Here are eight easy and meaningful things for board members to do to advance your organization’s individual giving program:
- Speak positively about your organization with the people in their day-to-day lives. Talk about the good work you are doing and share their genuine passion for your work.
- Attend a Point of Entry Event at least once a year to update their knowledge of your program and get re-inspired. Give you their honest feedback afterwards.
- Be an Ambassador: Host and fill a private Point of Entry for ten or more of their friends or colleagues (or book club, etc.) in their home or office.
- Attend one-on-one meetings or small-group CEO Golden Hours with Multiple-Year Giving Society Donors with the executive director. Be prepared to tell why they got involved with the organization.
- Make a personal financial gift to your organization annually.
- Attend Point of Entry “Conversion” Events (golf tournaments, galas, etc.) wearing a special board member ribbon or nametag and be “on duty” as a proud representative of your organization throughout the event, ever alert to guests who might want more information.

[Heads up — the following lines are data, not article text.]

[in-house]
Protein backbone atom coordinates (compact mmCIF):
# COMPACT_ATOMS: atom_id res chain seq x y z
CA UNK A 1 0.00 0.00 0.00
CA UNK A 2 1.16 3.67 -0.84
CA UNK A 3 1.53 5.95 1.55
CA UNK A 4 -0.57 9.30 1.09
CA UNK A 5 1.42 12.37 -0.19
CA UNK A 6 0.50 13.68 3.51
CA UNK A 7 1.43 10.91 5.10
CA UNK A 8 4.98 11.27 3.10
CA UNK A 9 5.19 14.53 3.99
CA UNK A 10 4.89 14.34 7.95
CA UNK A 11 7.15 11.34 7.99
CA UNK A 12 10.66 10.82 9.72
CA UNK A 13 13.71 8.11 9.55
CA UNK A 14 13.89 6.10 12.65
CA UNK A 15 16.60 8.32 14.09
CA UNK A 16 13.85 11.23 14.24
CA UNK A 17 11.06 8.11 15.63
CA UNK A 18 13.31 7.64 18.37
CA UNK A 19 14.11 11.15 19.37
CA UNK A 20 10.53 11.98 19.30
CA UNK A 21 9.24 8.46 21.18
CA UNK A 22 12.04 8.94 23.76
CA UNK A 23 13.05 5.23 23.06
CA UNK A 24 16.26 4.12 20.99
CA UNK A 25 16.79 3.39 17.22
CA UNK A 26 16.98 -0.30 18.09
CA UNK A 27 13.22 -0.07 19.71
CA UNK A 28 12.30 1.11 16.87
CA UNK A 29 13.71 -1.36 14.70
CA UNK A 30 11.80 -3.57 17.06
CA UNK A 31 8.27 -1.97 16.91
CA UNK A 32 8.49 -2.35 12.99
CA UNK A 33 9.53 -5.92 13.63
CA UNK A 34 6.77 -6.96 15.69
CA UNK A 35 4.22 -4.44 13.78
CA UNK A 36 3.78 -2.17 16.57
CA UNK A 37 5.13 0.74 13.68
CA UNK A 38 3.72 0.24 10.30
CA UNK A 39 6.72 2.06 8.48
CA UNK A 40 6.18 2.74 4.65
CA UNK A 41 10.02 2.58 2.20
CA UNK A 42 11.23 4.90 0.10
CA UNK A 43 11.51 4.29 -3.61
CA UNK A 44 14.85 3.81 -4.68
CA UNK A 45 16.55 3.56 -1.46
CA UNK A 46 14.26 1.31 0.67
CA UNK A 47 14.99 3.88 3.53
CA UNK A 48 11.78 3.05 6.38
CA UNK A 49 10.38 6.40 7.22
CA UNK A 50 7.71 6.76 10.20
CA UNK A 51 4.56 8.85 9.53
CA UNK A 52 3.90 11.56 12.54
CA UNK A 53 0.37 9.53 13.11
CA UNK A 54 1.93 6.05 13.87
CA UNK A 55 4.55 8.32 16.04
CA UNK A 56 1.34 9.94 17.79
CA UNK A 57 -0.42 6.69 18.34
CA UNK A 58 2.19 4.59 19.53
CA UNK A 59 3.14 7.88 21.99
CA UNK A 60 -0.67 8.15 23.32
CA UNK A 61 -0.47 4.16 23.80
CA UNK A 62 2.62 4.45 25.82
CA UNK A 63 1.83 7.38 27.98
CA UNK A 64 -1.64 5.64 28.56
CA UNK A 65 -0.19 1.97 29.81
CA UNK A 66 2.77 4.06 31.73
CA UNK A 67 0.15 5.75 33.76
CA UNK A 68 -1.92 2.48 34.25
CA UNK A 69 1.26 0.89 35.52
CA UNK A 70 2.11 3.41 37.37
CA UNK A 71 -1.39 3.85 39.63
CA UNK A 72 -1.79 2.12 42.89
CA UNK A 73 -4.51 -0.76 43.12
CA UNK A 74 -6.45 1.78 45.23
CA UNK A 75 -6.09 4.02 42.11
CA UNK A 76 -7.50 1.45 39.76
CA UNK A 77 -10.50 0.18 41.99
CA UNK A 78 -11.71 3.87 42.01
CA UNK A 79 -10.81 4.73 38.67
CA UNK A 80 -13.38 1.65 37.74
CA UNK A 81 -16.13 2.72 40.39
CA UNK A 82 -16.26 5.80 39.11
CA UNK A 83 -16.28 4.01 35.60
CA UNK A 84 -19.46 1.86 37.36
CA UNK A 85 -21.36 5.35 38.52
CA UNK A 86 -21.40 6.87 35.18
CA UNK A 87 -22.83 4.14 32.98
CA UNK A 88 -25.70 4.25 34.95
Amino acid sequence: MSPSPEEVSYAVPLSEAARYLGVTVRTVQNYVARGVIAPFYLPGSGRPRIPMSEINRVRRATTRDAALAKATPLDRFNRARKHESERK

- Attend Free Feel-Good Cultivation Events in their “official” capacity as a board member and bring a friend. Genuinely thank and appreciate the guests for all they have given to your organization.
- Make brief thank-you calls to recent donors. (Leaving a message is acceptable.)
In addition to doing these eight easy and meaningful things to advance your organization’s individual giving program, here are five valuable and useful roles for development committee members.
- Be involved in planning the entire individual giving fundraising system for your organization.
- Regularly review the lists of people who have attended Point of Entry Events and offer strategic advice and guidance about additional ways to involve or connect these potential donors (second or third “dates”).
- Conduct open-ended telephone interviews with prior donors to gather feedback about what your organization could be doing better.
- Ask selected donors or potential donors for financial contributions when they are ready, i.e., after the donors have been sufficiently educated, inspired, and involved.
- Host additional private meetings or group cultivation events with major donors as needed.